Most of the time it was nothing: the enemy in the forest was merely a guy from another campsite on the 4th of July, drunkenly stumble-bumming around looking for a place to take a whizz. The dangerously loud man in the crowd of young people getting high on speed and noise, was simply another young soul with an attitude problem, but you could never tell Jimmy that, no. Jimmy saw tigers in the bathrooms. He saw the glint of AK47s in the hands of commies poking out from behind doors. He smelt the agent orange from ‘friendly forces’ being dropped carelessly close to his tender behind, not the constant sweet stench of weed that permeated his apartment. He didn’t see the dancing and pogoing of hot vital bodies to Blondie and The Dead Boys, but instead that desperate twist and shout of a man splashed with napalm doing that horror show marionette dance macabre. Hot-hot-hot, burning to a crisp and not dying anywhere near fast enough, jerking and spasming in the throes of excruciating liquid fire. I know, because he told me. I told him in return that the tigers were alley cats, the dancing men jerking around were only punk boys letting off some steam in their speed-frenzy, and the men hiding behind doors ready to kill him, were the usual crowd who were only a danger to themselves instead of VC waiting to grab onto his belt buckle and slide their bayonets into his soft belly. He nodded his head, but I could tell that he never really believed me.
He saw punji sticks peppering the places where his feet were meant to go, instead of discarded needles in the bathroom. To Jimmy every subway was a death trap tunnel full of men and women, children and animals who wanted to kill him in the worst and most imaginatively painful ways possible, but that one might have been true; I didn’t much trust the subway myself, either. Life had been a death trap for Jimmy ever since he decided to sign up and go prove himself a man back in ’66.
He could have played football in college, but oh no, not Jimmy. Football was too violent for Jimmy, so he decided in his youthful idiocy, to go to war out of some misguided desire for revenge. Jimmy divided the world up into “us’ and ‘them’. The ‘us’ was Jimmy, his friends, his comrades, the cannon fodder of the world. The ‘them’ was those that ran the world around him. He seemed to hold the US military in as much revulsion and hatred as the VC themselves. To be frank, at least he respected the VC and if pressed he would always say that they were fearsome fighters who fought for what they believed in. They all of them were pawns in some geopolitical game of chess, and no one was going to win, especially not Jimmy and his buddies.
‘They’ had killed his best friend – a Buddy Holly faced nerd by the name of Goober. Jimmy was playing football for some minor college when Goober got a bullet in the brains down on the border of somewhere that Jimmy had never even heard of at the time. Jimmy lost his friend and his good sense in some forsaken hell hole in a place he couldn’t even picture. All Jimmy knew back then was that it was somewhere that was not Idaho, was not Montana, nor Minnesota, not even Atlanta or Calgary. It was somewhere that didn’t even feel real to him. It was somewhere that monsters lived.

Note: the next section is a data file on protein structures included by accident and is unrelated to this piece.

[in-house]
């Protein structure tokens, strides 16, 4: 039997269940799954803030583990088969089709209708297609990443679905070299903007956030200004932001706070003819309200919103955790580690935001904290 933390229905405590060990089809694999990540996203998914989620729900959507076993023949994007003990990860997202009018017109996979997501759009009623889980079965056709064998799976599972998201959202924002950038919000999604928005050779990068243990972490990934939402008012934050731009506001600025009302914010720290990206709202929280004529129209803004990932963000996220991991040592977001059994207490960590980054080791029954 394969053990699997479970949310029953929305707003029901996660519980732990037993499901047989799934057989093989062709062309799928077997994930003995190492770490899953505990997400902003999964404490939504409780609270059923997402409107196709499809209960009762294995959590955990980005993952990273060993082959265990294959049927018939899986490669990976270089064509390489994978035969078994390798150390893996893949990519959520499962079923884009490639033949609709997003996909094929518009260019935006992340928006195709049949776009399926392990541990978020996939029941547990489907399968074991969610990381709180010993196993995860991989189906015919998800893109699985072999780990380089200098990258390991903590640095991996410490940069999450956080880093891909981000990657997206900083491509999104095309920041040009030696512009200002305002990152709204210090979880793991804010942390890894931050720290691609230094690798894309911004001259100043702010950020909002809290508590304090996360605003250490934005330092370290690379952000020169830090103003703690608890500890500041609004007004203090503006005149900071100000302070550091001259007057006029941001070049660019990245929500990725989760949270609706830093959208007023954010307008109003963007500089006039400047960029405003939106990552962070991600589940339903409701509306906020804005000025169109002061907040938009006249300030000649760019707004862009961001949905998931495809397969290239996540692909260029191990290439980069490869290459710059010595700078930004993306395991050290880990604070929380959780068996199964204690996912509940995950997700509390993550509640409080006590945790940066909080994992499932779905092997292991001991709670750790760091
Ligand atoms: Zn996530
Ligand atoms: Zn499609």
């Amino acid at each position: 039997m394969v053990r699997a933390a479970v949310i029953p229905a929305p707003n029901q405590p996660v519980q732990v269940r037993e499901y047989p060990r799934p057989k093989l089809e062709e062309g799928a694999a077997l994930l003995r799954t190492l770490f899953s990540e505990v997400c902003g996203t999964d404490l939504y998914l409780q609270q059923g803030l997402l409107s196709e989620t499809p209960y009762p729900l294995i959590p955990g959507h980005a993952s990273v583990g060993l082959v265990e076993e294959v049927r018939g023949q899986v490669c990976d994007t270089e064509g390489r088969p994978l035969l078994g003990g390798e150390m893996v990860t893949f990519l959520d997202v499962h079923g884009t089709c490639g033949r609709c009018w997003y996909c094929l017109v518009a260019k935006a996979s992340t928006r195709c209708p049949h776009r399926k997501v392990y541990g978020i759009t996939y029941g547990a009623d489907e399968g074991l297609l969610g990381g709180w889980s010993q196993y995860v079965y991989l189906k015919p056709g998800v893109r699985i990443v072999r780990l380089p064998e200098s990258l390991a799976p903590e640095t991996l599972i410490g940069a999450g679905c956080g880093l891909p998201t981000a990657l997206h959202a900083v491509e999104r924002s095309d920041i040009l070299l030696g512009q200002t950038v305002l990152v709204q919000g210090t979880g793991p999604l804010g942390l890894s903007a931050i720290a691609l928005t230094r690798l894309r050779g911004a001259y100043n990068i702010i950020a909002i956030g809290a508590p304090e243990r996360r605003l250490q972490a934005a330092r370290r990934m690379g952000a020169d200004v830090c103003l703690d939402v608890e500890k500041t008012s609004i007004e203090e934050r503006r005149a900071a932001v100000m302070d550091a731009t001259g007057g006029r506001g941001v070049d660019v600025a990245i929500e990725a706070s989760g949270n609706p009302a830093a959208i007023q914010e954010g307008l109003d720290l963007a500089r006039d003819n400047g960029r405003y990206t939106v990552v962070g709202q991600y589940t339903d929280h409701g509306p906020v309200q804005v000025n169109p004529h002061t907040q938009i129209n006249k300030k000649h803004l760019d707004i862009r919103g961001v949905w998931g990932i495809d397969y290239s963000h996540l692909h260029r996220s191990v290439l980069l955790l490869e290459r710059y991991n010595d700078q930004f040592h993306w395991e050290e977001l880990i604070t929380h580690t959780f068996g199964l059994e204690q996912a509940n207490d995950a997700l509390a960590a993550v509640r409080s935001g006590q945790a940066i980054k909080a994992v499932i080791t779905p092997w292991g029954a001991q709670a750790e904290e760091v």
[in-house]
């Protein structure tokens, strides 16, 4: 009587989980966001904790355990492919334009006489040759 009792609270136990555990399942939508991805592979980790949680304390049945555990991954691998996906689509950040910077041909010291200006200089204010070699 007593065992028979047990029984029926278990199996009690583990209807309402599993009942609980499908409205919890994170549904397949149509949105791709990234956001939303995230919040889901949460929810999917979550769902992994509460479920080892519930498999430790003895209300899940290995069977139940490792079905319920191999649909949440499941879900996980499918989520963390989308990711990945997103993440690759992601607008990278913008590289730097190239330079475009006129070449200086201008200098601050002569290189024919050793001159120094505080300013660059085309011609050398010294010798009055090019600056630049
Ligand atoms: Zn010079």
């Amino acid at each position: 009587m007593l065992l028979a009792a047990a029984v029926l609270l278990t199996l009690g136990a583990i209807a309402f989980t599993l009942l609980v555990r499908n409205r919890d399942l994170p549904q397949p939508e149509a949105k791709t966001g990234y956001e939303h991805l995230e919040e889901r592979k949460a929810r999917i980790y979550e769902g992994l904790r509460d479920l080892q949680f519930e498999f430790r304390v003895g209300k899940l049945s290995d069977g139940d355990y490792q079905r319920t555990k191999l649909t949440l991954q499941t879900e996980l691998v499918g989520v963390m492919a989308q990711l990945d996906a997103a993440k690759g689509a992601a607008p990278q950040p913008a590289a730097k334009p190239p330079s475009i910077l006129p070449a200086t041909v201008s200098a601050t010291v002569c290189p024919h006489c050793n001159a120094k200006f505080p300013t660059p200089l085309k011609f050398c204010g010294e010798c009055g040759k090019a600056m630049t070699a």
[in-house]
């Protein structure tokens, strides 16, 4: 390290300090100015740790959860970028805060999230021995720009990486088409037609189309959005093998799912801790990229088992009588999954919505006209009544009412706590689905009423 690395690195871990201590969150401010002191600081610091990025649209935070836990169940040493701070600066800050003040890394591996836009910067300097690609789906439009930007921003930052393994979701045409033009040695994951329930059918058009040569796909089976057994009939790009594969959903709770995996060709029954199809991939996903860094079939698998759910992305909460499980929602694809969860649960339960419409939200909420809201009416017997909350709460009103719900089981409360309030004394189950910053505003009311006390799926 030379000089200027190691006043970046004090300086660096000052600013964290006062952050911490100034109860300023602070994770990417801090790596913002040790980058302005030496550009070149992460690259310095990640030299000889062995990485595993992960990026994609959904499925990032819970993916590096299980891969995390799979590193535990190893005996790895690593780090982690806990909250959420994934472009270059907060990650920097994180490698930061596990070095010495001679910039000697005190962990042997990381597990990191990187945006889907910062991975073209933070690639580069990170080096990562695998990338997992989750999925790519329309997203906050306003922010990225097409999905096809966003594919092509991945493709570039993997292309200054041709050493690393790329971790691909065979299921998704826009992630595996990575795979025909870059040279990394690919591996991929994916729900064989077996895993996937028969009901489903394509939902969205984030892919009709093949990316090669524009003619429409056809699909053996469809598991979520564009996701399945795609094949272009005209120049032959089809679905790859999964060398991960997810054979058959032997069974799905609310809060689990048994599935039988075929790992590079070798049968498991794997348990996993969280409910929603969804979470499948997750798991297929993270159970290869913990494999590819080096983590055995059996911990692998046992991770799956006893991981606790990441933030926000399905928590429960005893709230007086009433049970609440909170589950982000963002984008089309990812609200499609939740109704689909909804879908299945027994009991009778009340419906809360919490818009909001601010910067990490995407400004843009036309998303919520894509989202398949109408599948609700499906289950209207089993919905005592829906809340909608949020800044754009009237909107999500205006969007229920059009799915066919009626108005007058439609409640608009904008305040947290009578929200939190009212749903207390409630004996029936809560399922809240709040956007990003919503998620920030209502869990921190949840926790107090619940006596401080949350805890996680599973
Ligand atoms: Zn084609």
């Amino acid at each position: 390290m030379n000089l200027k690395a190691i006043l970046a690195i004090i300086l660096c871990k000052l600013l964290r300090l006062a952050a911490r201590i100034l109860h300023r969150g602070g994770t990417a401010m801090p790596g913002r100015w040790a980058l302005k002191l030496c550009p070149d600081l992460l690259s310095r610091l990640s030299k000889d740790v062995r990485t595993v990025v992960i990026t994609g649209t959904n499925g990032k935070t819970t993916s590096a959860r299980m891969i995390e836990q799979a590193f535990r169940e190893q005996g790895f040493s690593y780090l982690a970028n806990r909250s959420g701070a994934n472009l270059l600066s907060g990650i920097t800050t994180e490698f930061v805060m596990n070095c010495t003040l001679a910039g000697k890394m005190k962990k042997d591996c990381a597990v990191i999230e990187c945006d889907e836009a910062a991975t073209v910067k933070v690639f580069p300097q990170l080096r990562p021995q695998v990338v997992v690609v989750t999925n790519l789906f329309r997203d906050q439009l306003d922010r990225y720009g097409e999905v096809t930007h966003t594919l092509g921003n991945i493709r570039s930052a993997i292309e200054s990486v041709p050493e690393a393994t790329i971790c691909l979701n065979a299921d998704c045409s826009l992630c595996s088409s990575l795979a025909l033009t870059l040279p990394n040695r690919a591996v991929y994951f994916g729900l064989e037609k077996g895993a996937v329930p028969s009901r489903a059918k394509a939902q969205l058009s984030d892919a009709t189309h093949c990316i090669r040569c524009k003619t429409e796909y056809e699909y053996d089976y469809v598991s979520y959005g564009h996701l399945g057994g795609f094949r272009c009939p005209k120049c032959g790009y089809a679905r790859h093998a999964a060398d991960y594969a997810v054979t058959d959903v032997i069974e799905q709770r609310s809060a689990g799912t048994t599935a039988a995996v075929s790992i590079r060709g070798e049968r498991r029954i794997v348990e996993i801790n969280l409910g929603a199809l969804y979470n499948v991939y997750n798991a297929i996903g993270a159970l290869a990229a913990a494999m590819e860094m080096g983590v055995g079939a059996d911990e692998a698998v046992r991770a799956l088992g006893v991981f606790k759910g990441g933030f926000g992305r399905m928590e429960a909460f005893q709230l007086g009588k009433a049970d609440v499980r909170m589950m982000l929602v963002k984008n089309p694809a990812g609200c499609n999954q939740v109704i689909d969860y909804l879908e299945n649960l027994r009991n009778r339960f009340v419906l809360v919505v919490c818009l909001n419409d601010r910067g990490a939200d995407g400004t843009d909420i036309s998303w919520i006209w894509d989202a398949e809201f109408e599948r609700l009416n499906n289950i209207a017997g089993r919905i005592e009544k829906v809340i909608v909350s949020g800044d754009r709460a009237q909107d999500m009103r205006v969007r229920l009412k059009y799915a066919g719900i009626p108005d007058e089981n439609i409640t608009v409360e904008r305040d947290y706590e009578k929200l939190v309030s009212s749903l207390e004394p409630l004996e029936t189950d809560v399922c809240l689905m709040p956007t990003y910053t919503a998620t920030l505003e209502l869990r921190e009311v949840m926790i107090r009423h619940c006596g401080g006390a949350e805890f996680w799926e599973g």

If only Goober had not been the kind of kid to want to go prove himself a man in war, but Goober loved playing toy soldiers and was too young and pig-headed to know the difference between war movie matinees and real horror. Goober didn’t want to sit at home, aged 17, and hope to dodge the draft. Goober wanted to go fight, and then maybe, just maybe Betty Sue with the light brown pigtails and the freckles on her button nose, might let him get to second base, and hold his hands to her perfect breasts, and swoon and call him her hero. Goober just wanted to be somebody. Goober ended up being some body on a pile of bodies, taken out when his damn standard issue M16 jammed. Bullet in the back of the head. Bang. No more Goober. Goober was gone. No more swimming in the old flooded mine. No more drive-in movies, no more baseball games, no more racing their dirt bikes across the mud of his father’s farm. No more nothing.
When Goober had left to go to basic training, he asked Jimmy to do him a favor and look after his dog for him. His mother did not want to be hassled caring for his big old mutt. Every time Jimmy looked at old Smokey, he figured Smokey was telling him what was what, that Jimmy was a coward and that he wished Jimmy had died, not Goober. Boys should not listen to dogs, especially heartbroken ones, but Jimmy never was one for doing the right thing.